Tyne Tees Television documentary about the celebration that took place in the region to commemorate the 150th anniversary of the Stockton to Darlington Railway (1825 - 1975). The programme was originally broadcast in September 1975.
This tongue-in-cheek promotional film was produced for the North East Region of the Institute of Amateur Cinematographers (NERIAC), which hosted the national IAC Annual General Meeting and film festival in Newcastle in October 1987. It was written and directed by Michael Gough, a member of the Newcastle & District Amateur Cinematographers’ Association. Includes time-lapse footage of South Shields-born animator Sheila Graber at work.
An amateur film made by members of the Chester-le-Street Amateur Cine Society about their town in County Durham around 1968. The film records construction on the new A1 Motorway Bridge over the River Wear, the town's busy Front Street and market, and teenagers dancing and playing games at a new youth club. There's a a snapshot of the men of the Model Engineering Society at Riverside Park and the film also documents a children's pageant, disabled archery and angling on the River Wear in the grounds of Lumley Castle. The final part of the film shows some of the bridges along the Wear and the nearby Finchale Priory.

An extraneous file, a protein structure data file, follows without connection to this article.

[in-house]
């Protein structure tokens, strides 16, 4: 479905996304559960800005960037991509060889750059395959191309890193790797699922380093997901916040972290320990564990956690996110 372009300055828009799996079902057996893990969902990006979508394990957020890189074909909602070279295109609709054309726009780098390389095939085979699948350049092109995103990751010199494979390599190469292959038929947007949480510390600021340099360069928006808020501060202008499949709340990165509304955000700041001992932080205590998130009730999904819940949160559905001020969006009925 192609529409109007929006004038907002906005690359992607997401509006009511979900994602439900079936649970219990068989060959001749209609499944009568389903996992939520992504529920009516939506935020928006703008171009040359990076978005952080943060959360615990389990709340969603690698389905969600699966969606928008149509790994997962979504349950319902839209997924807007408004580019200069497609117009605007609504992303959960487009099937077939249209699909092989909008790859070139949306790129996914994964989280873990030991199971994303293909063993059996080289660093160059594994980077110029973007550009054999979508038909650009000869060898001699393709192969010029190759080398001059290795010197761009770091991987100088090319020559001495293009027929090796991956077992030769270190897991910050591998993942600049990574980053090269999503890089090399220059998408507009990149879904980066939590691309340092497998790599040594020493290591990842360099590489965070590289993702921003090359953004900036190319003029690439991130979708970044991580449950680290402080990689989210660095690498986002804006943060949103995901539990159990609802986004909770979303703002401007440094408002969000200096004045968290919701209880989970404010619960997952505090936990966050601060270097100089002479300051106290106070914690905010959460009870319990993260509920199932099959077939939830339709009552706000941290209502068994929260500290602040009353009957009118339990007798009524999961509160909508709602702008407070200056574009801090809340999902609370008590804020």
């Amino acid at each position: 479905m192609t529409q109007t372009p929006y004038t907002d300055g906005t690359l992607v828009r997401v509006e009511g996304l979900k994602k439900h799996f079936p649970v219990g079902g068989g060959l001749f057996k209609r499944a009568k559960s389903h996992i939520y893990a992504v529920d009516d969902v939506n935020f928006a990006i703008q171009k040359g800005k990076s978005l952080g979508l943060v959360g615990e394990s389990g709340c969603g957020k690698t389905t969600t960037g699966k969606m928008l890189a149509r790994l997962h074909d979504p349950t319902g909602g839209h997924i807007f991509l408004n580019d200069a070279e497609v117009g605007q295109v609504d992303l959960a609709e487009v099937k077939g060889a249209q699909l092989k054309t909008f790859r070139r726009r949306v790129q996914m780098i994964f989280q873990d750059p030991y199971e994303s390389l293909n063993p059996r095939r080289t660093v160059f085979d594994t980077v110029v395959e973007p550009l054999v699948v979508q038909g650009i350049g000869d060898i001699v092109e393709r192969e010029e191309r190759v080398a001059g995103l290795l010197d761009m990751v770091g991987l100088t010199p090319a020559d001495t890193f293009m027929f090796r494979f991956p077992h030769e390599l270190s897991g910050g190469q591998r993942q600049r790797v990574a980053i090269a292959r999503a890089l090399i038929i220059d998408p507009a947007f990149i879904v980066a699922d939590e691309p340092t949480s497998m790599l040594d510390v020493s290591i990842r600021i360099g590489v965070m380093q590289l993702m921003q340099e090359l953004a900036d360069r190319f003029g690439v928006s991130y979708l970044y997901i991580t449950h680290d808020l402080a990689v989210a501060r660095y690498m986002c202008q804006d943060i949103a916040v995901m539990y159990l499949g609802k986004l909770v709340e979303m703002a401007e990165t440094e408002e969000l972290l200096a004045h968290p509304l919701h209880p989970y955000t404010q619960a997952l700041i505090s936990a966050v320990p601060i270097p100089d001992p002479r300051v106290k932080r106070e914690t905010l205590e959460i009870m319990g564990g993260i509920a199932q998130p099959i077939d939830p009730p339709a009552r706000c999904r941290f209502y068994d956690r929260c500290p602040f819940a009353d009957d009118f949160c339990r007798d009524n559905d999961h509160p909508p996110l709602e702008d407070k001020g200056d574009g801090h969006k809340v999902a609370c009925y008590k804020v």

An amateur film by Bob Wrightson recording various events and activities taking place in the village of Murton in County Durham during the 1970s. Events recorded include a costume parade as part of the Queen’s Silver Jubilee celebrations in 1977 and the dedication of a memorial plaque in 1976 to local Victoria Cross recipient William McNally. The film also records a number of important local events such as the construction of the new A19 motorway around the village and the demolition of the Rex Cinema on Knareborough Road. The film also records a number of winters when the village was covered in snow.
An amateur film made by David Williams of the naming ceremony for a new British Rail Class 91 locomotive "Durham Cathedral" on the platform at Durham Station on the 4th May 1993. The film begins with the choir of Durham Cathedral performing on the platform followed by speeches being made by Brian Birdstall(?), Director of Intercity east coast route and John Arnold, Dean of Durham Cathedral. The name plate is revealed by John Arnold and the film ends on the choir performing again intercut with views of the locomotive.
The film begins with a large banner showing the British Rail Intercity logo.
An amateur film by David Williams that uses maps, plans, engravings, archive photographs as well as moving images to tell the story of how during the during the 19th century Durham City was connected to the railway via a series of branch lines.